The search for the ‘Minsky Moment’ is bigger than China
You can tell China’s Zhou Xiaochuan, 69, is on the verge of retirement. No other powerbroker would have had the gall to suggest Beijing’s debt-fuelled boom might come to a nasty end at last week’s Communist Party Congress bash.
Not having to worry about job security frees officials to say what they really think. Such was the case with the People’s Bank of China (PBOC) governor talk of a “Minsky Moment”.
Zhou’s warning contrasted wildly with the Chinese President’s grand talk of a “new era” and an epochal “Xi Jinping thought” ideology.
Mao Zedong, move aside.
Deng Xiaoping, who’s that?
Zhou’s admonition is the real takeaway from last week’s conclave. Particularly because China is just one of three candidates in the running for the kind of sudden collapse in asset values of which American economist Hyman Minsky warned.
Add the US and Japan to the list of contenders.
China’s central bank head doesn’t have a fatalistic view of Asia’s biggest economy. Here’s how he put it: “When there are too many pro-cyclical factors in an economy, cyclical fluctuations will be amplified. If we’re too optimistic when things go smoothly, tensions build up, which could lead to a sharp correction, what we call a Minsky Moment. That’s what we should particularly defend against.”
Trouble is, Xi’s team is playing more offence than defence. The currency Xi is using to write himself into China’s constitution and, perhaps, even extend his presidency beyond 10 years is rapid growth. Any serious move to curb state-owned enterprises, recalibrate growth engines away from smokestacks to services and increase productivity will drive growth below 6% or even 5%. In that sense, good news on gross domestic product, or GDP, is bad news for China’s ability to avoid a nasty reckoning.
The pro-reform cadres in Beijing fear Zhou’s imminent retirement. He’s a student of Zhu Rongji, China’s most assertive change agent in generations who served as premier from 1998 to 2003.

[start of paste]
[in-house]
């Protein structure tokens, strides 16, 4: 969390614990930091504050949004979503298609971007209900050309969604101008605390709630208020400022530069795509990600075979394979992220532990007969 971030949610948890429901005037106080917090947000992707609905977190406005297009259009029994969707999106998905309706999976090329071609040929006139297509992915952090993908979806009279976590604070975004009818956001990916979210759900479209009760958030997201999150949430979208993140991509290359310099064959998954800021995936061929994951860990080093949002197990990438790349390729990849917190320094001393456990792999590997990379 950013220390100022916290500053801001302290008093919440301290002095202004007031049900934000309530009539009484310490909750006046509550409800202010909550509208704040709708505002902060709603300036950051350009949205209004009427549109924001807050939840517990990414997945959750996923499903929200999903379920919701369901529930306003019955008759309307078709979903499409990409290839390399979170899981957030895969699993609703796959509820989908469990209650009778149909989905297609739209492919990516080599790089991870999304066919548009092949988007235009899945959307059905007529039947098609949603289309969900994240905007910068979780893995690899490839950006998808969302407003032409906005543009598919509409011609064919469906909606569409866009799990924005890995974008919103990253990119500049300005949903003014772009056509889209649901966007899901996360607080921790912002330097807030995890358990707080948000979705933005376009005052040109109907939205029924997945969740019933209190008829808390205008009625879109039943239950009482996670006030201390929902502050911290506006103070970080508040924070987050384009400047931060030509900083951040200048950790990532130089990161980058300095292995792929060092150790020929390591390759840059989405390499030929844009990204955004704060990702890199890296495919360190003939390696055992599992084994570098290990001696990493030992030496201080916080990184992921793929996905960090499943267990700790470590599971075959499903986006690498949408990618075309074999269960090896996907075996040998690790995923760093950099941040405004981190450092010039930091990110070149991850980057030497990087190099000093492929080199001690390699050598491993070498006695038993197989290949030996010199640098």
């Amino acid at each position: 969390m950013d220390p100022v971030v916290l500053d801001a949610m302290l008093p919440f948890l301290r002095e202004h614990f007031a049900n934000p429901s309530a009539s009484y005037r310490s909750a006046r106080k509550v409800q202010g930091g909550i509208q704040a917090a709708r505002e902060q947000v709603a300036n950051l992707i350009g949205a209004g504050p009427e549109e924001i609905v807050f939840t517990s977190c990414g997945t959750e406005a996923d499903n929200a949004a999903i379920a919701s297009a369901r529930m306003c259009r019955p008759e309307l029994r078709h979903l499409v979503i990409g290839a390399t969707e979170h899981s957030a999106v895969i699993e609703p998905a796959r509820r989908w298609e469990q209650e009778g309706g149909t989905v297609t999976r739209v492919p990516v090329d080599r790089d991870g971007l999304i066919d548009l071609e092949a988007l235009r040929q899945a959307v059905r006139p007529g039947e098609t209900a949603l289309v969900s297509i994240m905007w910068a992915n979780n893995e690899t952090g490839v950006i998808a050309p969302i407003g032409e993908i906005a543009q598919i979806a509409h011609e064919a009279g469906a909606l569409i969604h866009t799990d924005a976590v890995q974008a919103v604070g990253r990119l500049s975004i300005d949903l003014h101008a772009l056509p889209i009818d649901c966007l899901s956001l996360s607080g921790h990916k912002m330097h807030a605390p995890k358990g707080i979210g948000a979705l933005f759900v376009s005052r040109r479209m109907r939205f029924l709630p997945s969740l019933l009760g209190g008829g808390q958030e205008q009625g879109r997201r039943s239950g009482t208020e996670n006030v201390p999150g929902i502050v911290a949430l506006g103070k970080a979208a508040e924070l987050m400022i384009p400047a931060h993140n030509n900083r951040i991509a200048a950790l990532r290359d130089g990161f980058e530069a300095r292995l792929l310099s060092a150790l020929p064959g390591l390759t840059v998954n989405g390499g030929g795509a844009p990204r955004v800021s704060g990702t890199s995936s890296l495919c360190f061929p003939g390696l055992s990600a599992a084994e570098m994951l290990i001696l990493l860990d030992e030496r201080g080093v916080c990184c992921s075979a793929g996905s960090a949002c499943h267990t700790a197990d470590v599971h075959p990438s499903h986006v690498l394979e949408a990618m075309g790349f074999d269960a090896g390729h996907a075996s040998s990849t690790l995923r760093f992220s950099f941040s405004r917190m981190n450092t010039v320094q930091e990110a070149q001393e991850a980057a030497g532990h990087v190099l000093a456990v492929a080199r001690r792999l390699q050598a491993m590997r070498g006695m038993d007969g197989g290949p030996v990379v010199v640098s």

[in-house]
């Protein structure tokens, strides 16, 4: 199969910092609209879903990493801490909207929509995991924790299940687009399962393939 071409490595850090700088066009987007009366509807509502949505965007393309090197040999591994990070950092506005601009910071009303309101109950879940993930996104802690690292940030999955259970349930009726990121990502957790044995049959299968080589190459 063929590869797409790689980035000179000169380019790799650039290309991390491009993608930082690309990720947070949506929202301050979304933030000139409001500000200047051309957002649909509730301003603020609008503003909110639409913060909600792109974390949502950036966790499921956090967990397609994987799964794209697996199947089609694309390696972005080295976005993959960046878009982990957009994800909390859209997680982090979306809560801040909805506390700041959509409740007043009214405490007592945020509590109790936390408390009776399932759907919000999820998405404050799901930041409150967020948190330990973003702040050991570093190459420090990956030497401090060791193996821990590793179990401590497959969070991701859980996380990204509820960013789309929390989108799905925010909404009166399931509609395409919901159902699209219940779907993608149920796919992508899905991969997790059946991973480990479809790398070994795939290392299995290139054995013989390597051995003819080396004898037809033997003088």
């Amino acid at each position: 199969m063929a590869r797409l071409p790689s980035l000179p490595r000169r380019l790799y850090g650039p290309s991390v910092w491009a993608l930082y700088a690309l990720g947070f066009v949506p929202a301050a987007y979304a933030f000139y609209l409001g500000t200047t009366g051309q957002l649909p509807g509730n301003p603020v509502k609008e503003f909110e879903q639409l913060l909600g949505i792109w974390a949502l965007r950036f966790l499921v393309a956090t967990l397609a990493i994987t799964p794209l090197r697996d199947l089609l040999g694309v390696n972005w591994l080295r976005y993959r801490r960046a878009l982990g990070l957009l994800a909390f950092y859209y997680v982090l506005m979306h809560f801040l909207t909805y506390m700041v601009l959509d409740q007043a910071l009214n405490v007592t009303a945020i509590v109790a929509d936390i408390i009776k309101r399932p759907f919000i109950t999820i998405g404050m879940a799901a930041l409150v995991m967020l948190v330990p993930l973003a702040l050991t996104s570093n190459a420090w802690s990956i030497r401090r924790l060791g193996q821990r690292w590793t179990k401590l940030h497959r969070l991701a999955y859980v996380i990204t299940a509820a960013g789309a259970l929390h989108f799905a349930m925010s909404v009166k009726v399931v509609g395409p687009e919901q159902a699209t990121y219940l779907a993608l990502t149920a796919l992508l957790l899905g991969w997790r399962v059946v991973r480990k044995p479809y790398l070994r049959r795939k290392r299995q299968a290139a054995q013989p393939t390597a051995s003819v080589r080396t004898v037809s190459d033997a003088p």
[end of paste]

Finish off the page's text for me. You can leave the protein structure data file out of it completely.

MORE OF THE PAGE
At the PBOC, Zhou ended the peg to the dollar, scrapped caps on deposit rates and guided the yuan toward reserve status. Most importantly, he’s been a constant source of pressure on three different presidents since 2002 to raise China’s game.
Japan, meanwhile, faces a paradox unheard of for a Group of Seven, or G-7, economy. It has the biggest debt burden, the fastest-aging population, the lowest birthrates, persistent deflation and political paralysis that makes Washington seem functional. And yet, the Nikkei 225 stock average is going gangbusters.
Zhou’s Japanese counterpart, meanwhile, is warning about the state of regional banks. Bank of Japan governor Haruhiko Kuroda’s caution is a rare acknowledgement of the costs of holding short-term interest rates at or below zero for 16 years. What about a sudden surge in 10-year government bond rates, now at an impossibly low 0.07%?
The Nikkei’s surge to 20-year highs is one risk. The bigger one is a 15-year bond rally that’s long been in bubble territory. Japanese government bonds are the refuge of choice for banks, pension funds, insurance companies, the postal savings system, endowments, quasi-public institutions, retirees—everyone. A 2-to-3 percentage-points rise in yields would devastate the third biggest economy. And such a rout could be just one credit downgrade or a few ugly inflation reports away.
America harbours its own potential bubbles in stocks, government borrowing and White House folly. As the Dow Jones Industrial Average shoots skyward, analysts buzz about a “Black Monday” redux. That was on 19 October 1987, when the stock market plummeted 23%, the biggest one-day collapse in history.
Stocks are surging, after all, on little more than momentum. Huge tax cuts seem less and less likely as Trump’s approval numbers slide.
That raises questions about whether asset-price gains are racing ahead of growth trends.
It’s also a frightening wild card. In 2008, when Lehman Brothers blew up, the Fed tossed all it had at markets to restore confidence. Congress threw in $700 billion. Nine years ago, the biggest economy was clearly too big to fail. Next time, will it be too big to save?
The three biggest economies vying for the dubious honour of most vulnerable puts the global economy on tenuous footing.
Growth in emerging nations—including India’s—is picking up some of the slack. While Europe isn’t booming, the economic bloc is reasonably stable. But between the US, China and Japan, we’re talking roughly $36 trillion of output. Given the interconnectedness of the G-3, a Minsky Moment in any one of them could throw the other two giants off balance. Shock waves would spread from there.
Today, Zhou is ringing the alarm.
Tomorrow it could be Japan’s Kuroda, America’s Janet Yellen or India’s Urjit Patel.
Only time will tell if the forces boosting equities around the globe are for real, or a mania that ended badly from Shanghai to Tokyo to New York. Just don’t tell officials like Zhou that you weren’t warned.
William Pesek, based in Tokyo, is a former columnist for Barron’s and Bloomberg and author of Japanization: What the World Can Learn from Japan’s Lost Decades.
His Twitter handle is @williampesek
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